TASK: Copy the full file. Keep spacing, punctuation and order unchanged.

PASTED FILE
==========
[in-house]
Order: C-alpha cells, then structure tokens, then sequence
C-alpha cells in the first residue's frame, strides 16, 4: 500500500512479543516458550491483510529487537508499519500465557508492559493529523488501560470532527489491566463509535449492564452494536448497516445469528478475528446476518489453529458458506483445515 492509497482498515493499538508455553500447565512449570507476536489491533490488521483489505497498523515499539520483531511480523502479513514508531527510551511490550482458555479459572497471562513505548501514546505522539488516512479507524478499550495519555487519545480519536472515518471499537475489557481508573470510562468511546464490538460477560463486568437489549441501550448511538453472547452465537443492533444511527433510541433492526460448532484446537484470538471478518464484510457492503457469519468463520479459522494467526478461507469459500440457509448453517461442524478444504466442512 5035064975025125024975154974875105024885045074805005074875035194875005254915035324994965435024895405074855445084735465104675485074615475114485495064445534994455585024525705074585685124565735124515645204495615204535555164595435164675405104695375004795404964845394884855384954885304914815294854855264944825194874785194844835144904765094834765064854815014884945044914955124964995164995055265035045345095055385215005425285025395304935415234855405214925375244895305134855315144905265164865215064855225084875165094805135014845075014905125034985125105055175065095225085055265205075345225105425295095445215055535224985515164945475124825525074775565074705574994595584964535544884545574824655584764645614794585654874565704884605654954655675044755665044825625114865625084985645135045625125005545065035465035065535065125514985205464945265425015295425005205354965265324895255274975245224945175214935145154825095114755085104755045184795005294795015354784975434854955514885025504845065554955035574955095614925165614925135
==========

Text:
[in-house]
Order: C-alpha cells, then structure tokens, then sequence
C-alpha cells in the first residue's frame, strides 16, 4: 500500500512479543516458550491483510529487537508499519500465557508492559493529523488501560470532527489491566463509535449492564452494536448497516445469528478475528446476518489453529458458506483445515 492509497482498515493499538508455553500447565512449570507476536489491533490488521483489505497498523515499539520483531511480523502479513514508531527510551511490550482458555479459572497471562513505548501514546505522539488516512479507524478499550495519555487519545480519536472515518471499537475489557481508573470510562468511546464490538460477560463486568437489549441501550448511538453472547452465537443492533444511527433510541433492526460448532484446537484470538471478518464484510457492503457469519468463520479459522494467526478461507469459500440457509448453517461442524478444504466442512 5035064975025125024975154974875105024885045074805005074875035194875005254915035324994965435024895405074855445084735465104675485074615475114485495064445534994455585024525705074585685124565735124515645204495615204535555164595435164675405104695375004795404964845394884855384954885304914815294854855264944825194874785194844835144904765094834765064854815014884945044914955124964995164995055265035045345095055385215005425285025395304935415234855405214925375244895305134855315144905265164865215064855225084875165094805135014845075014905125034985125105055175065095225085055265205075345225105425295095445215055535224985515164945475124825525074775565074705574994595584964535544884545574824655584764645614794585654874565704884605654954655675044755665044825625114865625084985645135045625125005545065035465035065535065125514985205464945265425015295425005205354965265324895255274975245224945175214935145154825095114755085104755045184795005294795015354784975434854955514885025504845065554955035574955095614925165614925135